I modified a Mullard No 7 (LF/HF) ATU- which is in a nice green die cast box. The LF series inductor was removed and I rewired the switch which is ganged with the tuning capacitor shaft so it switches 2000pF of capacitance in parallel with the variable 2000pF tuning capacitor, essentially doubling the range of this capacitor so I could feed the 10m vertical directly on 160m. Half of the 180 degrees of the capacitor travel varies the capacitance from 20pF to 2000pF and the other half of the 180 degrees travel varies it from 2000 - 4000pF. I also added a double-throw switch to the ATU so the capacitor can be switched between the transmitter and antenna end of the variable inductor. You can tune long wires or high-resistance antennas when the capacitor is connected to the antenna end or short very low-resistance antennas when the capacitor is connected to the transmitter end. (Don't forget that even though short antennas are low resistance they are high-reactance antennas and will have a very high (reactive) voltage at the base - so don't touch them!)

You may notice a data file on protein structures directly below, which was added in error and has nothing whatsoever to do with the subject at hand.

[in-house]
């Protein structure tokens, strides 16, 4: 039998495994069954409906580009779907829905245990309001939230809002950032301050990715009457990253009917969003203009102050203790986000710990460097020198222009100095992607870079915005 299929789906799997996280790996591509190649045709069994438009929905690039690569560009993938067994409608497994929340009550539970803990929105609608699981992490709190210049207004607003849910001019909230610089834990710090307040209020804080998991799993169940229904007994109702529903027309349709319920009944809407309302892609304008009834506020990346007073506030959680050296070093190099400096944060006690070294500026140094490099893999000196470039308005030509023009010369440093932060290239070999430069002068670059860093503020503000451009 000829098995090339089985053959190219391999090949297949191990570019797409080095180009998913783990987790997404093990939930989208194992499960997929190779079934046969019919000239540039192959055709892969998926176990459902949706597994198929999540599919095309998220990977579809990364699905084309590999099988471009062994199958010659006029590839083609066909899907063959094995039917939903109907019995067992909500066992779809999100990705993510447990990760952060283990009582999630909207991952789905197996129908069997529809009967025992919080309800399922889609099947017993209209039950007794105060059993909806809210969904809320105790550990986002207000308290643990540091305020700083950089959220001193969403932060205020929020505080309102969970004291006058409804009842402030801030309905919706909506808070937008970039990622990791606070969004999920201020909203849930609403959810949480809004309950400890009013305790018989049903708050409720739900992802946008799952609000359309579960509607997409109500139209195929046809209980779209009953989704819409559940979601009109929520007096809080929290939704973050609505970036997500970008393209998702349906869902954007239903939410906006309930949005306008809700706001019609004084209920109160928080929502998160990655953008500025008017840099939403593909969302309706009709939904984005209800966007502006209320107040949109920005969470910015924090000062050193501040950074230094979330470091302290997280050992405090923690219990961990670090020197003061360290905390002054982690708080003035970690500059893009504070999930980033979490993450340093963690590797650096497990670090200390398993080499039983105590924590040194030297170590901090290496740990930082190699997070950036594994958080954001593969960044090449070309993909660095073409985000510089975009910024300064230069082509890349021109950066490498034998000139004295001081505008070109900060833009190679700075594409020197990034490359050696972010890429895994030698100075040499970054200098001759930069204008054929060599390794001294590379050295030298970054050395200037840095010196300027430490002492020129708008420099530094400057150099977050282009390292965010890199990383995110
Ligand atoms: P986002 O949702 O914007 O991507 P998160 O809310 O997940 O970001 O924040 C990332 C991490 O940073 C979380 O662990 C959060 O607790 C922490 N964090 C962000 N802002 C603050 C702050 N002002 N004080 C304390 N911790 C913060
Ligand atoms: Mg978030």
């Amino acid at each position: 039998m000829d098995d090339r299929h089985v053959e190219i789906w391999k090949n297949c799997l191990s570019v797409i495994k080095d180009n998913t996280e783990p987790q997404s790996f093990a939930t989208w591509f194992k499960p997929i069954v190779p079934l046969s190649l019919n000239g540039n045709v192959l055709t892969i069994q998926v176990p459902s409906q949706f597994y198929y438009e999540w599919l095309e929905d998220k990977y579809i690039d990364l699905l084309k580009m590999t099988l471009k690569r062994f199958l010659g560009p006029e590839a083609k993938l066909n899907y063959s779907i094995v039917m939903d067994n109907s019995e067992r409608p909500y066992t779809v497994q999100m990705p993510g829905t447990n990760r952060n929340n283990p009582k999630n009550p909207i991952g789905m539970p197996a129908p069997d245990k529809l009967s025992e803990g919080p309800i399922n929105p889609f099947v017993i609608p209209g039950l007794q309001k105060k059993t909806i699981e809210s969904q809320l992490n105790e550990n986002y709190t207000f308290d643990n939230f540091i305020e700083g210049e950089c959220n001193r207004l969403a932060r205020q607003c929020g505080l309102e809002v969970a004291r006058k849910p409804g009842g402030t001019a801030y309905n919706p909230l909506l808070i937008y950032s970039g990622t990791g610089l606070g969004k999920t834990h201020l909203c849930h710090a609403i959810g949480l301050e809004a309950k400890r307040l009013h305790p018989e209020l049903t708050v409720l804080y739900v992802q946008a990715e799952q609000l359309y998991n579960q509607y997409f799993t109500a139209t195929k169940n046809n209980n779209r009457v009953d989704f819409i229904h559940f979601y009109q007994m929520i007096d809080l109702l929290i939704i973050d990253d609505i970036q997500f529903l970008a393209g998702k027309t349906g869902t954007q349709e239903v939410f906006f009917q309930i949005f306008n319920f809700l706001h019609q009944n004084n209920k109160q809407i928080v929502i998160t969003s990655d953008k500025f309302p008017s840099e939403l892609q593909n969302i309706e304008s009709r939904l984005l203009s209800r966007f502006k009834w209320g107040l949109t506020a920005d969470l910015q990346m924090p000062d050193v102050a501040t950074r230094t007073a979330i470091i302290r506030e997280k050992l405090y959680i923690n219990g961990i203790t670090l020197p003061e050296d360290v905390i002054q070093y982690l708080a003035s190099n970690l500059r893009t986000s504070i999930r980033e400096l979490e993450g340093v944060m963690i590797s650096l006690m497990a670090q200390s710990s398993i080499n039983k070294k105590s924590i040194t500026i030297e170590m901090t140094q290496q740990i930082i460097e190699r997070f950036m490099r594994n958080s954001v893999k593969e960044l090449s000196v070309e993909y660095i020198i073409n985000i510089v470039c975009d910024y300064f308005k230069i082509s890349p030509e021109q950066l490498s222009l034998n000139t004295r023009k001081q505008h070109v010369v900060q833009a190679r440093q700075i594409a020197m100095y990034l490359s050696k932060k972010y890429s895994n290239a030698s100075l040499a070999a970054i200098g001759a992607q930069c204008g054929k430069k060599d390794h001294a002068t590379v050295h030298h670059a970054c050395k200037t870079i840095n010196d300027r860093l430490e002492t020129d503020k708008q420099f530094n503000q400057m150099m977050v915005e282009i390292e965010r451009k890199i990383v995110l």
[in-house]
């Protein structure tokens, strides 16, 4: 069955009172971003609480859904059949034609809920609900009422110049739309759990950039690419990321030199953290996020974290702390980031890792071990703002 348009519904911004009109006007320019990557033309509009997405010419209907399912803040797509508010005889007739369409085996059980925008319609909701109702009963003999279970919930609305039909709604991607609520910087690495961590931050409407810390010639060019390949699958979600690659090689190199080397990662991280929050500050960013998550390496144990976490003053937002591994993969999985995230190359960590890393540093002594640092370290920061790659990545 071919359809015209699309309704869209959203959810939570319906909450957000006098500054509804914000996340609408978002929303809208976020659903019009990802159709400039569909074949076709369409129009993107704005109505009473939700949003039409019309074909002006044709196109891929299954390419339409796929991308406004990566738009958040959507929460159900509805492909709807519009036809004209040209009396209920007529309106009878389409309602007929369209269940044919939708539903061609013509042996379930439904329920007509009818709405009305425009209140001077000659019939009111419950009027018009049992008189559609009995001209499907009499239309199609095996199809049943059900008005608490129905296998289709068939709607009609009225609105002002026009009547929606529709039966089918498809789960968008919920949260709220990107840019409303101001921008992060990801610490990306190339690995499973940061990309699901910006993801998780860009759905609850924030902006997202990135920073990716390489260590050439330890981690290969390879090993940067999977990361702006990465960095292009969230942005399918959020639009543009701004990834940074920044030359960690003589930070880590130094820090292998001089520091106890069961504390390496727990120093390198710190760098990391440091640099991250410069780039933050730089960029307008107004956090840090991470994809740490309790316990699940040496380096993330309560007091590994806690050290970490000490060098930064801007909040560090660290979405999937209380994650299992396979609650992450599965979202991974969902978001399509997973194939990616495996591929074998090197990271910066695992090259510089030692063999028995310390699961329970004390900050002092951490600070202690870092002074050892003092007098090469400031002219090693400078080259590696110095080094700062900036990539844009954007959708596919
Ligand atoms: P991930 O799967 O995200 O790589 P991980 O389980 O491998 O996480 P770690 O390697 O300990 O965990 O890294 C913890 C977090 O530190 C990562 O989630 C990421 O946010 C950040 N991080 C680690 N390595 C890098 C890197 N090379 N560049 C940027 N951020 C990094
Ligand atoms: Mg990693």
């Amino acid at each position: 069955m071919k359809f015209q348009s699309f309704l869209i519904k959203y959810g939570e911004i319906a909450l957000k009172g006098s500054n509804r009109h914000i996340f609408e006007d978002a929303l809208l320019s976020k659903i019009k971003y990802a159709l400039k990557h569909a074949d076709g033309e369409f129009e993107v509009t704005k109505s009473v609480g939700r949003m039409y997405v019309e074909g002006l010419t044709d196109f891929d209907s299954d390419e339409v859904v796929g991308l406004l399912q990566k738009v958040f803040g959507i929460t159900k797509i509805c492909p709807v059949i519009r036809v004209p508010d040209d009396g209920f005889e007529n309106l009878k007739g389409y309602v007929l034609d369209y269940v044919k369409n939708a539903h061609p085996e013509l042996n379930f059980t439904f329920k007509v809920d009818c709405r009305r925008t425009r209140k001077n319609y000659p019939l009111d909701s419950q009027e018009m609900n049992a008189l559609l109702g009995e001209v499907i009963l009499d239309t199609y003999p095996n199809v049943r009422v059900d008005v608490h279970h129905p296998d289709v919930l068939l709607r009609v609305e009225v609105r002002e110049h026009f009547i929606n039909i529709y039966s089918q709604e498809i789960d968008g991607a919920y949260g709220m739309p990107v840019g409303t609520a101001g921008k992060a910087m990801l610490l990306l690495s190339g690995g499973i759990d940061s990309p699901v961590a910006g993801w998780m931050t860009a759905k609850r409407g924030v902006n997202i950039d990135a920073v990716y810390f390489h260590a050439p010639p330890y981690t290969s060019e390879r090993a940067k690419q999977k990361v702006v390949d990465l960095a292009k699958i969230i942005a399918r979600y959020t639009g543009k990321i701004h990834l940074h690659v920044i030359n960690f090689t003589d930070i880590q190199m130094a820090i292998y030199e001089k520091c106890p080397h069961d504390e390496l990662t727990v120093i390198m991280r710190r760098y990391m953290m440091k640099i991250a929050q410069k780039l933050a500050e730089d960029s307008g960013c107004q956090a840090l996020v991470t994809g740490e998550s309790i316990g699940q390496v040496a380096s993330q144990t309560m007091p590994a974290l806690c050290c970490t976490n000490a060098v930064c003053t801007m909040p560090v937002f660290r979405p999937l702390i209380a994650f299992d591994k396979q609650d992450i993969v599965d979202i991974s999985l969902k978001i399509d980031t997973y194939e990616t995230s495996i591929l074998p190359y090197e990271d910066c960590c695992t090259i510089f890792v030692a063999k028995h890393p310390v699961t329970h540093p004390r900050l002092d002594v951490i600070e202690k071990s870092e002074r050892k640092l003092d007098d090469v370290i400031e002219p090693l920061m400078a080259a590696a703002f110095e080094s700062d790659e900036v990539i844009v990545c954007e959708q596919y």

This ATU is simple to tune because it carries an on-board current meter which measures the input current which is easily peaked. I was able to work from Broken Hill to New Zealand using the 10m vertical with the ATU and one elevated radial on 160m! But when I bush camp near a stream and it's daylight I usually throw the wire antenna up through the trees. I have found that the trees nearest a stream are usually the best. Some of my best contacts were made when the wire antenna was run parallel to the water flow and only a few feet above the ground! I have worked New Zealand from the Flinder's ranges in South Australia using the dipole almost directly above the stream which was running North-South.